Thursday, 20 February 2014

30 more Typhoon victims recovered in Tacloban in two weeks

More than three months have passed since Yolanda devastated the city but authorities continued to recover more dead bodies from different areas in Tacloban.

In the recently concluded Regional Disaster Risk Reduction and Management Council (RDRRMC) Meeting held at Leyte Sports Development Center, in this city, Task Force Cadaver headed by Senior Superintendent Pablito Cordera of the Bureau of Fire Protection in the region has reported that 30 dead bodies were recovered by the team from February 4 until February 17, 2014 in different places in the city.

Most of the cadavers were retrieved in San Jose District, one of the coastal barangays hardly hit by the storm surges.

Eleven(11) of the cadavers were found on February 4. 2014, One(1) in February 6, Two (2) in February 8, five(5) in February 11, three(3) in February 13 and eight(8) were retrieved in february 17. All of these were brought to the grave site at Holy Cross Cemetery.

This brings to a total of 2, 622 cadavers recovered by the task force since November 16, 2013 until February 18, this year.

The task force cadaver comprises personnel from the Philippine National Police, National Bureau of Investigation, City Government of Tacloban, Armed Forces of the Philippines, Department of Health and the Bureau of Fire Protection (BFP) which is the lead agency.

Thursday 20 February 2014

continue reading

Train fire: 2 bodies yet to be identified

More then a month after a fire broke out in the Dehradun Express, which killed nine commuters near Dahanu station on January 8, family members of two missing passengers are still waiting for results of DNA tests so that the remains of two bodies lying unclaimed can be identified. Though the bodies are still to be identified through DNA, circumstances made relatives of two missing passengers believe that they are Sakina Shabbir R.C. Wala (57) and Zamir Ahmed (60) who were travelling in the ill-fated bogie.

Senior police inspector Pramod Dawde of Palghar government railway police (GRP) confirmed that the first DNA test performed on charred bones was inconclusive and bones of some other parts of bodies were again sent to the Kalina FSL. “We could only find charred bones in the coach, and two persons are still missing, but we cannot come to any conclusion till the DNA reports is made available,” he said. He added that investigation is still underway and the cause of fire is yet to be ascertained.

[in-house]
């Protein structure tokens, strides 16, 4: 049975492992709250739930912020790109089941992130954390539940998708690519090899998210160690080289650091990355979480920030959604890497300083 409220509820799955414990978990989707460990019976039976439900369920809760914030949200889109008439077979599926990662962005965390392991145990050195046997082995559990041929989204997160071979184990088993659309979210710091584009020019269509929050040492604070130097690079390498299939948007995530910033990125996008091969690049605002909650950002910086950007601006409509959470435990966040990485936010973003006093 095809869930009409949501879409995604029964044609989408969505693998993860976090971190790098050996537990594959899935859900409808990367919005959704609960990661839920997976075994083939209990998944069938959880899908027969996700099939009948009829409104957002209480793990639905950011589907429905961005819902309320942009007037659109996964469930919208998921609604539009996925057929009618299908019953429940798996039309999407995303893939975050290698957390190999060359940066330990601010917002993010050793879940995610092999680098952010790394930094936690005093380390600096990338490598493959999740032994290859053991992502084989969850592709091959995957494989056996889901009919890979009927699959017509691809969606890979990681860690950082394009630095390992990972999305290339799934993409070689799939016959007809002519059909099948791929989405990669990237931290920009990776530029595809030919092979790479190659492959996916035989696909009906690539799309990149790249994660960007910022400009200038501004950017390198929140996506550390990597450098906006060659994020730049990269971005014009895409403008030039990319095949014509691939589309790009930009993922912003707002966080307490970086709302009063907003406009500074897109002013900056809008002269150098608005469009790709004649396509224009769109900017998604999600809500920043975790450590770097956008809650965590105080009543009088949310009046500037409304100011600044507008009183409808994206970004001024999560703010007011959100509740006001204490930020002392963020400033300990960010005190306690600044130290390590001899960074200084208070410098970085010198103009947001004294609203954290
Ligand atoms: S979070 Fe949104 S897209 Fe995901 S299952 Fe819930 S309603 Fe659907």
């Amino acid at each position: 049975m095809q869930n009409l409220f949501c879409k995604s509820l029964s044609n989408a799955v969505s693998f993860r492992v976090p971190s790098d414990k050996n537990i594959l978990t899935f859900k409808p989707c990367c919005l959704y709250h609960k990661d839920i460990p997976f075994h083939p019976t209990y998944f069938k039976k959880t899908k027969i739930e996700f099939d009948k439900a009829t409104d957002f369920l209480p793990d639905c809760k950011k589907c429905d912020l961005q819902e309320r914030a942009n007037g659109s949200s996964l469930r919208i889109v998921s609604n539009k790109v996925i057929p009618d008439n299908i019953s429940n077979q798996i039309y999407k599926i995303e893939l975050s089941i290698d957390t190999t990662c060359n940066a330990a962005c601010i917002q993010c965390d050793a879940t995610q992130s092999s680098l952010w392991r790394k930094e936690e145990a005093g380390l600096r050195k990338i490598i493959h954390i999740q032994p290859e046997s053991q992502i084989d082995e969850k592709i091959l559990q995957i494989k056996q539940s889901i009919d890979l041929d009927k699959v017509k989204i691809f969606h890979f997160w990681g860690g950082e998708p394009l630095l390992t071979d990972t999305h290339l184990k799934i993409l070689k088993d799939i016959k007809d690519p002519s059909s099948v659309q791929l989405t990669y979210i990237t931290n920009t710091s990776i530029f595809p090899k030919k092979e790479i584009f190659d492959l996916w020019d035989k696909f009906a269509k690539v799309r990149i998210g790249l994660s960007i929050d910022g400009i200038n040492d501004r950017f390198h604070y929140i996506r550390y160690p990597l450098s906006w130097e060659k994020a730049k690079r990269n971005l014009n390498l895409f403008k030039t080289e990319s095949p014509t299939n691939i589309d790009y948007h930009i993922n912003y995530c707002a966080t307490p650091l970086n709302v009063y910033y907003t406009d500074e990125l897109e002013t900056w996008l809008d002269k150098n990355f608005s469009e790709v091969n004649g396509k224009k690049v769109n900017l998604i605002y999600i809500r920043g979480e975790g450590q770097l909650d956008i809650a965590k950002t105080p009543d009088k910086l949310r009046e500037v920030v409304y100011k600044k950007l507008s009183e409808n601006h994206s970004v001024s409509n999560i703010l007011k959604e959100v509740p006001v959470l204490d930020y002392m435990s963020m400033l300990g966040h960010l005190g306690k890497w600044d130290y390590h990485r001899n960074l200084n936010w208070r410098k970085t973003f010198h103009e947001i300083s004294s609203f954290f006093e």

On the other hand, Sakina’s nephew Murtuza R.C. Wala, who was travelling with her, said, “If we get any news about any missing lady being found somewhere, we crosscheck it, but till now, we have not found her. Since remains of only two bodies recovered in the coach are lying in JJ Hospital, and only two families have come forward to claim them, we strongly believe that they are the bodies of the two missing persons only.”

Mohammed Shamshad, son-in-law of Zamir Ahmed (60) said, “We are not getting any satisfactory answers from investigating agency, but we have come to know that remains of two bodies were again sent for forensic tests as the first test did not yield any result. Though we will keep hope till DNA test proves otherwise, since only two persons are still missing, we have strong reasons to believe that we have lost our beloved father. Now, we are waiting to get the remains to perform his last rituals.”

Thursday 20 February 2014

continue reading

GPS-tracked pig carcass to help RCMP find bodies in river

Where do bodies that fall in the South Saskatchewan River go?

Saskatoon RCMP believe a pig carcass will help solve that mystery.

Cpl. Tyler Hadland with the Historical Case Unit said, since the early 1980s, six bodies believed to have fallen into the river have never been found.

Cpl. Tyler Hadland, right, and another officer prepare to drop a pig carcass into the South Saskatchewan River Wednesday. “The Saskatoon Historical Case Unit has been annually searching the river by plane and by boat for the past number of years, so it’s quite a mystery as to where these bodies end up,” Hadland said.

Police dropped a pig with an attached GPS tracking device and radio transmission device into the river at the Saskatoon Canoe Club around 11 a.m. Wednesday. They hope to see how far and how quickly a body could travel in the river, and where a body would end up.

"With the GPS we’re able to access a website that will show tracking every 30 minutes, as long as it’s reaching a signal,” Hadland said.

The radio device on the pig sends out transmissions to temporary towers in place along the South Saskatchewan River to track the pig’s movements.

Hadland said understanding these movements could change how river searches and missing persons investigations are done. "As we collect more data with the flow rates on the river, we can correlate that to when we know a person went in. That could change everything.”

The research project was launched in September of 2013. RCMP dropped a pig into the North Saskatchewan River near North Battleford. The pig travelled 20 kilometers in a week’s time and ended up on a sandbar.

Police saw with the September launch that a body can travel up to six or seven kilometres per hour. Since there are many variables, such as water levels, flows and weather conditions in both the North and South Saskatchewan rivers, the RCMP plan to conduct the project a number of times.

The police said they chose Saskatoon as the next location for a launch partly because of a recent missing person case. Gregory “Myles” Macintosh went missing Feb. 1 from his stag party and his family believes he fell into the river near the Sid Buckwold Bridge.

Thursday 20 February 2014

continue reading